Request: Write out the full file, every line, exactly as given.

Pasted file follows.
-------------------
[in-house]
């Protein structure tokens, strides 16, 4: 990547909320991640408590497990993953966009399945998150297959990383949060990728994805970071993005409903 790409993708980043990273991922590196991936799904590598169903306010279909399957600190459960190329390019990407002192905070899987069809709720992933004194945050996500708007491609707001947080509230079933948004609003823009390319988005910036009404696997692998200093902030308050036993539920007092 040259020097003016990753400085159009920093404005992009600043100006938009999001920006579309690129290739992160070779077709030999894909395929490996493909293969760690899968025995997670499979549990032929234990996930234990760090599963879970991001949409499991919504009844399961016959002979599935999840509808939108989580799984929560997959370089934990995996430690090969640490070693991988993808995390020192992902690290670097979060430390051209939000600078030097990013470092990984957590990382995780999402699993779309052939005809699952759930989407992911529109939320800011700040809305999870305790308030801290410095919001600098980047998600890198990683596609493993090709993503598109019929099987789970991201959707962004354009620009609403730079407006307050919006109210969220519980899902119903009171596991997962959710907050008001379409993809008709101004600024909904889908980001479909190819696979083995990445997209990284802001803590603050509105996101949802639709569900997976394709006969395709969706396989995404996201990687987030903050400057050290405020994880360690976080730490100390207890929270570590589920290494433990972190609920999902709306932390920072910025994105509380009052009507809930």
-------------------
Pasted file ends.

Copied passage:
[in-house]
């Protein structure tokens, strides 16, 4: 990547909320991640408590497990993953966009399945998150297959990383949060990728994805970071993005409903 790409993708980043990273991922590196991936799904590598169903306010279909399957600190459960190329390019990407002192905070899987069809709720992933004194945050996500708007491609707001947080509230079933948004609003823009390319988005910036009404696997692998200093902030308050036993539920007092 040259020097003016990753400085159009920093404005992009600043100006938009999001920006579309690129290739992160070779077709030999894909395929490996493909293969760690899968025995997670499979549990032929234990996930234990760090599963879970991001949409499991919504009844399961016959002979599935999840509808939108989580799984929560997959370089934990995996430690090969640490070693991988993808995390020192992902690290670097979060430390051209939000600078030097990013470092990984957590990382995780999402699993779309052939005809699952759930989407992911529109939320800011700040809305999870305790308030801290410095919001600098980047998600890198990683596609493993090709993503598109019929099987789970991201959707962004354009620009609403730079407006307050919006109210969220519980899902119903009171596991997962959710907050008001379409993809008709101004600024909904889908980001479909190819696979083995990445997209990284802001803590603050509105996101949802639709569900997976394709006969395709969706396989995404996201990687987030903050400057050290405020994880360690976080730490100390207890929270570590589920290494433990972190609920999902709306932390920072910025994105509380009052009507809930």